This essay focuses on the reading practices of a group of Jewish women who lived in Berlin in late eighteenth and early nineteenth centuries. The copious personal sources left by such women as Henriette Herz, Rahel Levin, Sara Meyer and Dorothea Mendelssohn, among others, contain detailed evidence on their reading habits, pointing at the centrality of this activity in their lives. As emerges from these documents, reading was intimately related to their acculturation and played a crucial role in their modernization. It served as a source of knowledge and a means of entertainment, and simultaneously fulfilled an important social function, by enabling them to become part of the rising cultivated public. The study of their reading habits not only provides an acquaintance with this specific group of women; it also illuminates the experience of Jewish women in modern times.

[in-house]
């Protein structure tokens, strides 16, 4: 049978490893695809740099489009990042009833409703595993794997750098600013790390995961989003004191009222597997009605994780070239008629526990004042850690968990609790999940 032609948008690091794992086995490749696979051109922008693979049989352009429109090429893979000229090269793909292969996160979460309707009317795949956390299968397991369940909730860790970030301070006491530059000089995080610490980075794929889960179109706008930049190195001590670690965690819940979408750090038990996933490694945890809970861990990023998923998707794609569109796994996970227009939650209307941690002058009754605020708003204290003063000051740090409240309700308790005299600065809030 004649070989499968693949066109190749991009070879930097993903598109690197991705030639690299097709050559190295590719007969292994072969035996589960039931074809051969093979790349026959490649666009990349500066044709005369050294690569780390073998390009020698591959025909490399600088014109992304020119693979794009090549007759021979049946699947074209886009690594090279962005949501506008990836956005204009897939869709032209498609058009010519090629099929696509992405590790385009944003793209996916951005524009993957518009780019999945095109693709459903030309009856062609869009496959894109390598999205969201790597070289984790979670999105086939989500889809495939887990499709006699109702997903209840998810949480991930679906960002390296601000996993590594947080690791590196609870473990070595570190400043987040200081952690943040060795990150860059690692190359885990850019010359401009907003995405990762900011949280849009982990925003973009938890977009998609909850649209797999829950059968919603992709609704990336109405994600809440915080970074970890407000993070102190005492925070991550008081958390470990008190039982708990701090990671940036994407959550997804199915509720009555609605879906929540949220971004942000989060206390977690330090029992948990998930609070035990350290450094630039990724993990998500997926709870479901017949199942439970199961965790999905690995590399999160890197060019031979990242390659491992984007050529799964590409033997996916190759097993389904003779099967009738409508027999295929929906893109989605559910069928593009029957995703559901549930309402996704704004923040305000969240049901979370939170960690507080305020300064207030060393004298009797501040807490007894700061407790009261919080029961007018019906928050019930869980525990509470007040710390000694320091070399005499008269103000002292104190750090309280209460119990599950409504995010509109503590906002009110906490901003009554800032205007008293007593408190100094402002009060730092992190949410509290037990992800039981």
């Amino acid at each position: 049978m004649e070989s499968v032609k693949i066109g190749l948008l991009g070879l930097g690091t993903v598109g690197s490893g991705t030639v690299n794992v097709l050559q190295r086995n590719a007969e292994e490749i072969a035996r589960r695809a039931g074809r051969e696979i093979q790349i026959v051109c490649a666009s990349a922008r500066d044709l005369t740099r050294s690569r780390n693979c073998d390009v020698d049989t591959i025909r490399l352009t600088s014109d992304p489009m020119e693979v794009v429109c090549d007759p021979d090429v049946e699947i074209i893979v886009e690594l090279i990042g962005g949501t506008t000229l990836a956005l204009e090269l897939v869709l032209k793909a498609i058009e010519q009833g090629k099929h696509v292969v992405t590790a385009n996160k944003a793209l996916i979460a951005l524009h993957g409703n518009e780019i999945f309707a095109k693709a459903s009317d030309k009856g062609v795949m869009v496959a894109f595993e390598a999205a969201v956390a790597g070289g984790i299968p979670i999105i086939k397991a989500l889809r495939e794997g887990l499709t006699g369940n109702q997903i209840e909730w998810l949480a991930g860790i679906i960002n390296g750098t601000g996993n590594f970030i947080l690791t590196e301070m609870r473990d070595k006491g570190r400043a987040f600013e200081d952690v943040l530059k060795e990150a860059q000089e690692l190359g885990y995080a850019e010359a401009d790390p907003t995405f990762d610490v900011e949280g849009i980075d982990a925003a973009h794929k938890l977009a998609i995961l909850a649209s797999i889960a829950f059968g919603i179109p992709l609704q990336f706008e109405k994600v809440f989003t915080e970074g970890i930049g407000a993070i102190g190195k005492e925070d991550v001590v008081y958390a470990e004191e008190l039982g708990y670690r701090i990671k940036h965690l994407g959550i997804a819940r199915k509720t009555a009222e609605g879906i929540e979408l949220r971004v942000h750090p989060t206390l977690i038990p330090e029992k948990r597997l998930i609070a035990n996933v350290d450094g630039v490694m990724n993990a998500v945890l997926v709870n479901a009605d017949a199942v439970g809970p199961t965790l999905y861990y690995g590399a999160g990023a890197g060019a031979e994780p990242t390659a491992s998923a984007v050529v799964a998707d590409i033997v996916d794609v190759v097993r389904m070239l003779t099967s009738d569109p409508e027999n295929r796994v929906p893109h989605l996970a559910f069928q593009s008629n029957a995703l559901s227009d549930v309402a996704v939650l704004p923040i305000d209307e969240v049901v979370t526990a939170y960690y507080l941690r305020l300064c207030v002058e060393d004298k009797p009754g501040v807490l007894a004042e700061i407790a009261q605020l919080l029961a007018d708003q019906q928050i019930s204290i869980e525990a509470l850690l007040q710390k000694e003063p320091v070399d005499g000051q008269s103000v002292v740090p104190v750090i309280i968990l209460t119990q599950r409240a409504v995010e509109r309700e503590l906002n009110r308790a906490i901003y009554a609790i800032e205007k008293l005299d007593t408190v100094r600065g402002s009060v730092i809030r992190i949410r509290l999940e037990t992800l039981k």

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pp. 58-87
Launched on MUSE
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